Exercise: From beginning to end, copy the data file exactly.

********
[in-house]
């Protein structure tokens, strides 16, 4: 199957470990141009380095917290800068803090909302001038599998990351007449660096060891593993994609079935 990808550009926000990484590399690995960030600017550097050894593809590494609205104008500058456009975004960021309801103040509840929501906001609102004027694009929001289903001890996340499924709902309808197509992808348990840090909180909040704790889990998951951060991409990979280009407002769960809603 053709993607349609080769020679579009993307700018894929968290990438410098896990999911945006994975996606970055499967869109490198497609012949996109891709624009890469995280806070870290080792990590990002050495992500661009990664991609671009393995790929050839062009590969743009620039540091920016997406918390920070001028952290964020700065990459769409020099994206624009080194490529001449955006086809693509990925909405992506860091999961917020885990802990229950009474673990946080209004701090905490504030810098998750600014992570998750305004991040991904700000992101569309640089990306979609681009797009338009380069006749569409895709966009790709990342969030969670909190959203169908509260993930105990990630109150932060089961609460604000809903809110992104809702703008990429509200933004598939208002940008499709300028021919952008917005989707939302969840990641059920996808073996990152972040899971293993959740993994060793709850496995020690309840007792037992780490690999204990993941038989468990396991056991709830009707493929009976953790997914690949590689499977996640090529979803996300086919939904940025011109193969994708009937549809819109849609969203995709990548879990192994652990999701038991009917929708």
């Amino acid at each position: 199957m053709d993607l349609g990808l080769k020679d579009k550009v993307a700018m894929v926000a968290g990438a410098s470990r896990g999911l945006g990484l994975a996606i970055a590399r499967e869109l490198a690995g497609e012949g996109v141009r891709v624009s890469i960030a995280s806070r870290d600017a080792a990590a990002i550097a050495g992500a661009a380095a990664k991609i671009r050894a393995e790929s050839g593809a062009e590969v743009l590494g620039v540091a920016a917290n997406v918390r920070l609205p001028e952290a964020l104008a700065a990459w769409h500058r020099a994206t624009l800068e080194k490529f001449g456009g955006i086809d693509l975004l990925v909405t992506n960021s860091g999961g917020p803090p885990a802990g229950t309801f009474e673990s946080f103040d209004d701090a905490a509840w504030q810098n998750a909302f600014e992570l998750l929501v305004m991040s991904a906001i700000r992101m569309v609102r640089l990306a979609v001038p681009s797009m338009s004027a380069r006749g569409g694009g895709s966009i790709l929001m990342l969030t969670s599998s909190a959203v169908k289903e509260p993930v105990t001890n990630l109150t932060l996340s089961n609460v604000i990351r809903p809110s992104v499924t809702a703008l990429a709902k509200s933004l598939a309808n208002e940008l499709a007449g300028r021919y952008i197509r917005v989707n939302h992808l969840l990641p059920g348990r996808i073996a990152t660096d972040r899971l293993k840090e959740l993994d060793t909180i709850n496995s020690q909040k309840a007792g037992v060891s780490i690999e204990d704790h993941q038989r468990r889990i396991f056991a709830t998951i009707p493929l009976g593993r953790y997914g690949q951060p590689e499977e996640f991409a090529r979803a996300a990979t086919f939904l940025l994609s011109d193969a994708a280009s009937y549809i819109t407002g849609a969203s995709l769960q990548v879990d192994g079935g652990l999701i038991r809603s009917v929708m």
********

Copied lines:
[in-house]
């Protein structure tokens, strides 16, 4: 199957470990141009380095917290800068803090909302001038599998990351007449660096060891593993994609079935 990808550009926000990484590399690995960030600017550097050894593809590494609205104008500058456009975004960021309801103040509840929501906001609102004027694009929001289903001890996340499924709902309808197509992808348990840090909180909040704790889990998951951060991409990979280009407002769960809603 053709993607349609080769020679579009993307700018894929968290990438410098896990999911945006994975996606970055499967869109490198497609012949996109891709624009890469995280806070870290080792990590990002050495992500661009990664991609671009393995790929050839062009590969743009620039540091920016997406918390920070001028952290964020700065990459769409020099994206624009080194490529001449955006086809693509990925909405992506860091999961917020885990802990229950009474673990946080209004701090905490504030810098998750600014992570998750305004991040991904700000992101569309640089990306979609681009797009338009380069006749569409895709966009790709990342969030969670909190959203169908509260993930105990990630109150932060089961609460604000809903809110992104809702703008990429509200933004598939208002940008499709300028021919952008917005989707939302969840990641059920996808073996990152972040899971293993959740993994060793709850496995020690309840007792037992780490690999204990993941038989468990396991056991709830009707493929009976953790997914690949590689499977996640090529979803996300086919939904940025011109193969994708009937549809819109849609969203995709990548879990192994652990999701038991009917929708």
């Amino acid at each position: 199957m053709d993607l349609g990808l080769k020679d579009k550009v993307a700018m894929v926000a968290g990438a410098s470990r896990g999911l945006g990484l994975a996606i970055a590399r499967e869109l490198a690995g497609e012949g996109v141009r891709v624009s890469i960030a995280s806070r870290d600017a080792a990590a990002i550097a050495g992500a661009a380095a990664k991609i671009r050894a393995e790929s050839g593809a062009e590969v743009l590494g620039v540091a920016a917290n997406v918390r920070l609205p001028e952290a964020l104008a700065a990459w769409h500058r020099a994206t624009l800068e080194k490529f001449g456009g955006i086809d693509l975004l990925v909405t992506n960021s860091g999961g917020p803090p885990a802990g229950t309801f009474e673990s946080f103040d209004d701090a905490a509840w504030q810098n998750a909302f600014e992570l998750l929501v305004m991040s991904a906001i700000r992101m569309v609102r640089l990306a979609v001038p681009s797009m338009s004027a380069r006749g569409g694009g895709s966009i790709l929001m990342l969030t969670s599998s909190a959203v169908k289903e509260p993930v105990t001890n990630l109150t932060l996340s089961n609460v604000i990351r809903p809110s992104v499924t809702a703008l990429a709902k509200s933004l598939a309808n208002e940008l499709a007449g300028r021919y952008i197509r917005v989707n939302h992808l969840l990641p059920g348990r996808i073996a990152t660096d972040r899971l293993k840090e959740l993994d060793t909180i709850n496995s020690q909040k309840a007792g037992v060891s780490i690999e204990d704790h993941q038989r468990r889990i396991f056991a709830t998951i009707p493929l009976g593993r953790y997914g690949q951060p590689e499977e996640f991409a090529r979803a996300a990979t086919f939904l940025l994609s011109d193969a994708a280009s009937y549809i819109t407002g849609a969203s995709l769960q990548v879990d192994g079935g652990l999701i038991r809603s009917v929708m």